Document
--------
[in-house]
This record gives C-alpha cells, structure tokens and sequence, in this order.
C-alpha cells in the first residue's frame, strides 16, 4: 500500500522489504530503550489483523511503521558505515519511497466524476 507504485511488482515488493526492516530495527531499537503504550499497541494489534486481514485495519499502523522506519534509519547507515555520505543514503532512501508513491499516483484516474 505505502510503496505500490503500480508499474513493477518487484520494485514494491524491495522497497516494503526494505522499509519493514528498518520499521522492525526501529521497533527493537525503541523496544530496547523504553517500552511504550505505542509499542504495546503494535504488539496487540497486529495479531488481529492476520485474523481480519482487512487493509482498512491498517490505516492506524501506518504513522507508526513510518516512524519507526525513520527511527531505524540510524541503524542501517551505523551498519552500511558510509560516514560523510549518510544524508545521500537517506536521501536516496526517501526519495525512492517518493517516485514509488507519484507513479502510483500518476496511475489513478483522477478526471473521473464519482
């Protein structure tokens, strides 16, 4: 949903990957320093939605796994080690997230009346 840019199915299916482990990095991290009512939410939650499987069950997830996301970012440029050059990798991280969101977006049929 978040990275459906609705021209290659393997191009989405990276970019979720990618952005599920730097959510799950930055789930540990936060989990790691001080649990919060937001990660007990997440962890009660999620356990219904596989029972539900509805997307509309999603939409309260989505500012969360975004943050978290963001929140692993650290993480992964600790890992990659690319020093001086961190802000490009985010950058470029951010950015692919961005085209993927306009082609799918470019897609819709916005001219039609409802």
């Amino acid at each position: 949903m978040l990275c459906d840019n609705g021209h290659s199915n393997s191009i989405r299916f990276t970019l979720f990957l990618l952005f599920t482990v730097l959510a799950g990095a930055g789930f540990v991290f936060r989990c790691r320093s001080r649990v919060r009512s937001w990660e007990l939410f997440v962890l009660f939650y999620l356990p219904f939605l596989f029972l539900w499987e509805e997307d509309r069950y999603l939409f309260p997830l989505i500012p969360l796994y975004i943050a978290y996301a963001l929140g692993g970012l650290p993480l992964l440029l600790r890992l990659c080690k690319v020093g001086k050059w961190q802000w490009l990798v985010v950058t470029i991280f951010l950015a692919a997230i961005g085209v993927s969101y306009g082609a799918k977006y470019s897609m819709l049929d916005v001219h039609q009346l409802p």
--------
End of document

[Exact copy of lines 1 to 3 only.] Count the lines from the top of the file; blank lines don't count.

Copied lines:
[in-house]
This record gives C-alpha cells, structure tokens and sequence, in this order.
C-alpha cells in the first residue's frame, strides 16, 4: 500500500522489504530503550489483523511503521558505515519511497466524476 507504485511488482515488493526492516530495527531499537503504550499497541494489534486481514485495519499502523522506519534509519547507515555520505543514503532512501508513491499516483484516474 505505502510503496505500490503500480508499474513493477518487484520494485514494491524491495522497497516494503526494505522499509519493514528498518520499521522492525526501529521497533527493537525503541523496544530496547523504553517500552511504550505505542509499542504495546503494535504488539496487540497486529495479531488481529492476520485474523481480519482487512487493509482498512491498517490505516492506524501506518504513522507508526513510518516512524519507526525513520527511527531505524540510524541503524542501517551505523551498519552500511558510509560516514560523510549518510544524508545521500537517506536521501536516496526517501526519495525512492517518493517516485514509488507519484507513479502510483500518476496511475489513478483522477478526471473521473464519482